COMMENTARY: Why I Wrote 'Nathan Bedford Forrest's Redemption'
by Shane Kastler
Nathan Bedford Forrest recently made the news again, but it is never for a good reason. Rep. Mike Sparks of Smyrna introduced a House Resolution (HR 97) to honor me, and shortly thereafter Forrest made the news. Some might wonder why I would write a book praising Forrest. My answer is, "I didn't." I wrote a book praising Jesus for having the ability to save any sinner, including Nathan Bedford Forrest. This is why the word "redemption" is used in my title.
I've been called a "Forrest apologist" by many. But far from defending his sins (which is what an apologist might do), I wrote openly about Forrest as a violent man, a racist, and "the chief of sinners." In fact, I wrote in my book that the bigger Forrest's sins were, the greater my thesis would be served. After all, I was writing about a big God who displays big grace to save big sinners. I deplore Forrest's pre-Civil War racism, but I praise God for his post-war salvation and for his public defense of black civil rights.
I do sympathize with those African-American lawmakers who feel they were tricked into voting for a resolution that honored Forrest. But what's even more disturbing is that they were tricked into crying out about a resolution that honored Forrest, when the actual resolution did nothing of the sort. The resolution says clearly that Forrest was a racist, an early leader in the KKK, and a slave trader; and he is not praised in the resolution for any of these things. The resolution merely mentions my work in telling the true story of how God changed his heart and saved this sinful man. The Associated Press headline that appeared in the New York Times, ABC News and scores of other outlets said, "Tennessee Lawmakers Unwittingly Vote to Honor Klan Leader." Yet this headline is extraordinarily misleading. The resolution honored me, not Forrest; and neither of us are racist. Forrest clearly was, but then God changed him. And isn't this what we want to happen with every racist? Would we not love to see every racist changed to such an extent that they actually speak out for racial equality? And if they did, would we insist on maligning them for past sins? Jesus once said, "He who is without sin may cast the first stone." (John 8:7) And none are without sin, except Jesus alone. In the end, only he can judge righteously.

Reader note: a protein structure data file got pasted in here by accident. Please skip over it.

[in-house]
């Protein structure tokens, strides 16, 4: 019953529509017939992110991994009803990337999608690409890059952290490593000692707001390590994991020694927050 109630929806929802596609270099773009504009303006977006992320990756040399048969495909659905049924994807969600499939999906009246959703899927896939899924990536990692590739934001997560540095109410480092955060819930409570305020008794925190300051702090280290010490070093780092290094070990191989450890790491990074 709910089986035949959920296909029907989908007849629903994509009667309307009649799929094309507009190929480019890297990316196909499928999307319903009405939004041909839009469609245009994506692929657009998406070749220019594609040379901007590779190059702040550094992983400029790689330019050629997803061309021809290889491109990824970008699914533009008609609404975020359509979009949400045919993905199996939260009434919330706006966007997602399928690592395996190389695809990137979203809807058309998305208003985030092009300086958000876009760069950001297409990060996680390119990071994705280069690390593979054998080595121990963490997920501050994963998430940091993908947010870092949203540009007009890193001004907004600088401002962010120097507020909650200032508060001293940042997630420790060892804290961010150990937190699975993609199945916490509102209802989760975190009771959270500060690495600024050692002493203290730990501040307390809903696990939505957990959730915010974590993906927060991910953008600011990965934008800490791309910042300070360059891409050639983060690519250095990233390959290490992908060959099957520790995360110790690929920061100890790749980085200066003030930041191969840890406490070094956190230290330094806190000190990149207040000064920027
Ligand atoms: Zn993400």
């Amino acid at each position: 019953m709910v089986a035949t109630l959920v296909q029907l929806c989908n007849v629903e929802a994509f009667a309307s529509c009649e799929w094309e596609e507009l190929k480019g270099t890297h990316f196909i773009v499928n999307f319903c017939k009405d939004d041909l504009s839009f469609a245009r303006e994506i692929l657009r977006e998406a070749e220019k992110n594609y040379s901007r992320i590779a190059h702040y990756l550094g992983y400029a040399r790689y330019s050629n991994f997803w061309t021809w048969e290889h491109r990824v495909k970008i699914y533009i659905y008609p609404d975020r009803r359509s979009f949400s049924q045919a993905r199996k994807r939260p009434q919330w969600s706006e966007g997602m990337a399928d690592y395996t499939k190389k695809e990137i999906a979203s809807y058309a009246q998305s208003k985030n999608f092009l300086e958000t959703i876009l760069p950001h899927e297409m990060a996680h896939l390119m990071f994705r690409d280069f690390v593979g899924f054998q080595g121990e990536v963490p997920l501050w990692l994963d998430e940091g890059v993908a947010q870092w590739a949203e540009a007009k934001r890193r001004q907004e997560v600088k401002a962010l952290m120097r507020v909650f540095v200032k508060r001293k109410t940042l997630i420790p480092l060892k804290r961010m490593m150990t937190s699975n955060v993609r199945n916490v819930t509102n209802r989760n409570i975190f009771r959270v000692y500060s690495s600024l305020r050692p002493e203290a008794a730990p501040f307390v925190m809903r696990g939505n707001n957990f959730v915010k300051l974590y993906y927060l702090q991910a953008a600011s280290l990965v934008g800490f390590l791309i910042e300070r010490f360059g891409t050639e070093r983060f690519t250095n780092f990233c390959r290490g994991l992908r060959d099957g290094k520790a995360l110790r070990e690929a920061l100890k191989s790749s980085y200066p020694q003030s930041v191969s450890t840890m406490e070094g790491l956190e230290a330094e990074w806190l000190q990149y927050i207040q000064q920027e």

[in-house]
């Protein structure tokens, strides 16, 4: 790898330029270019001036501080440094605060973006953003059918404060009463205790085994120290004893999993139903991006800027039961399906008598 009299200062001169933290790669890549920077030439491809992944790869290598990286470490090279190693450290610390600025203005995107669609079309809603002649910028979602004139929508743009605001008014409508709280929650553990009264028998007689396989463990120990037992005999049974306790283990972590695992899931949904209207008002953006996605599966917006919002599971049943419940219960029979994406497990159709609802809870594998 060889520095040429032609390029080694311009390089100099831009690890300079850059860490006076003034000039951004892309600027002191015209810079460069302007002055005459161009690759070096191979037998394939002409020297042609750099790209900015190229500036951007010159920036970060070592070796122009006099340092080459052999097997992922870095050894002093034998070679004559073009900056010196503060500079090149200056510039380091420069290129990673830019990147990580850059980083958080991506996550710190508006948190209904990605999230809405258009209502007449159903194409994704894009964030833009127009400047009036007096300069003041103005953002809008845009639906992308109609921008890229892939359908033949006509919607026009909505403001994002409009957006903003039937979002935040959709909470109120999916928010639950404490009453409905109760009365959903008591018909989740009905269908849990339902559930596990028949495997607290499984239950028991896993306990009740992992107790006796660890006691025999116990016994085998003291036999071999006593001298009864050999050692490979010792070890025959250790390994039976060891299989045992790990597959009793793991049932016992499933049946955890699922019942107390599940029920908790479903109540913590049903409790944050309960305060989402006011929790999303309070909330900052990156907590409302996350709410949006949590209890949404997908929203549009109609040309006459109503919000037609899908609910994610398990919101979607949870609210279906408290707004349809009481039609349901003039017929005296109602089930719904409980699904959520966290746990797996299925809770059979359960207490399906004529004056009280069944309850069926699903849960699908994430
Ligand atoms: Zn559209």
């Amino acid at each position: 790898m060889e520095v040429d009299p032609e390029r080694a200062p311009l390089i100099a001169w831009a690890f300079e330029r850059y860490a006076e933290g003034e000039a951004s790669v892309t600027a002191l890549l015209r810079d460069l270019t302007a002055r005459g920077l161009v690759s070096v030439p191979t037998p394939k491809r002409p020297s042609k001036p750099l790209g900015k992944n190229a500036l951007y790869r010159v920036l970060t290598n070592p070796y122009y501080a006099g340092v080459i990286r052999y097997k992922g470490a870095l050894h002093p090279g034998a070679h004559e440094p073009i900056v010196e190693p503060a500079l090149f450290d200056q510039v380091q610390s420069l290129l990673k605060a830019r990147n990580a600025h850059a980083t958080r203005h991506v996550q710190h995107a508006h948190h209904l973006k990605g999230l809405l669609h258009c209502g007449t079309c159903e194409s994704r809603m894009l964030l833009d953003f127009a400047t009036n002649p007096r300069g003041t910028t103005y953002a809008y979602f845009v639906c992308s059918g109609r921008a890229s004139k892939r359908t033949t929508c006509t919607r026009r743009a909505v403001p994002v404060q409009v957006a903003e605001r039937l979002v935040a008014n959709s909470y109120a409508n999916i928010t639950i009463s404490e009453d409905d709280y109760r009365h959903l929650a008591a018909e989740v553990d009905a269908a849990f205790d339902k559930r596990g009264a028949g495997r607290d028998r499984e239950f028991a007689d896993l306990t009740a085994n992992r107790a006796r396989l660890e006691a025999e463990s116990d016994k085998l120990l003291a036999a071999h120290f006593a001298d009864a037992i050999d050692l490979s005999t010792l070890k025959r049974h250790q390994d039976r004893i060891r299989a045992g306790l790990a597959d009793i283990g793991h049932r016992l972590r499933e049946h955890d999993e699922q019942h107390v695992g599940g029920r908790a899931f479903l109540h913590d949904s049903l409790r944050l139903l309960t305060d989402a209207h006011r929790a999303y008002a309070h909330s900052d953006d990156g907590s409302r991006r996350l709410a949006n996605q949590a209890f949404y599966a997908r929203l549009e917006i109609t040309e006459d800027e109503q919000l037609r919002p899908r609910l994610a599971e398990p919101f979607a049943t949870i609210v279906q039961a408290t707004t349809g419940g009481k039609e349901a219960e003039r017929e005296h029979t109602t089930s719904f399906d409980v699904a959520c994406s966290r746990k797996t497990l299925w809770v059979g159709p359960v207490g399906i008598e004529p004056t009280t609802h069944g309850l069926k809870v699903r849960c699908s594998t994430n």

Some media outlets love stirring up strife because it makes for good copy; and one of the most volatile venues in our country today is race relations. I fear the media threw out the bait with a misleading headline and many took the bait and gave the press what they wanted - disunity, anger, and strife. Tennessee should not be ashamed of passing a resolution "that honors Forrest" because they didn't pass a resolution that honors Forrest. They passed a resolution that honors me; a man who wrote of Forrest's many sins and the God who was powerful enough to change him and forgive him. My book and indeed my entire life's work has been devoted to proclaiming the good news of forgiven sin to all who come to Jesus Christ by faith. Forrest is not my hero. Jesus is. For this I am not ashamed.
In addition to Forrest, Rep. Sparks' original bill (which was shot down in committee) also honored Sampson Keeble, the first African-American lawmaker from Tennessee. It would seem very fitting to honor Keeble for his historic role in Tennessee's history; just as it would seem fitting to honor Forrest for his Christian conversion and subsequent, public calls for racial unity. Both men have something to teach us all. Keeble teaches us to persevere no matter who opposes us and no matter what their reason. Forrest teaches us that no matter how bad our sins were, there is always a gracious God standing ready to forgive the repentant; and our future is not fixed by what we've wrongly done in the past.
My hope is that one day the story of Forrest's Christian conversion and his defense of racial equality will be as well-known as his former sins of slave-trading and racism. This transformation was what fascinated me when I researched his life for my book. Ultimately, I didn't care how many battles he won, and I was unimpressed at how much money he made off of another person's work. I marveled at the grace of God that could change such a man and make him a trophy of grace. Today, the most well-known fact about Forrest is that Nathan Bedford Forrest was a racist. But I hope tomorrow's narrative will tell the true story of Nathan Bedford Forrest's Redemption.
Shane Kastler is an author and pastor of Heritage Baptist Church in Lake Charles, Louisiana, where he resides.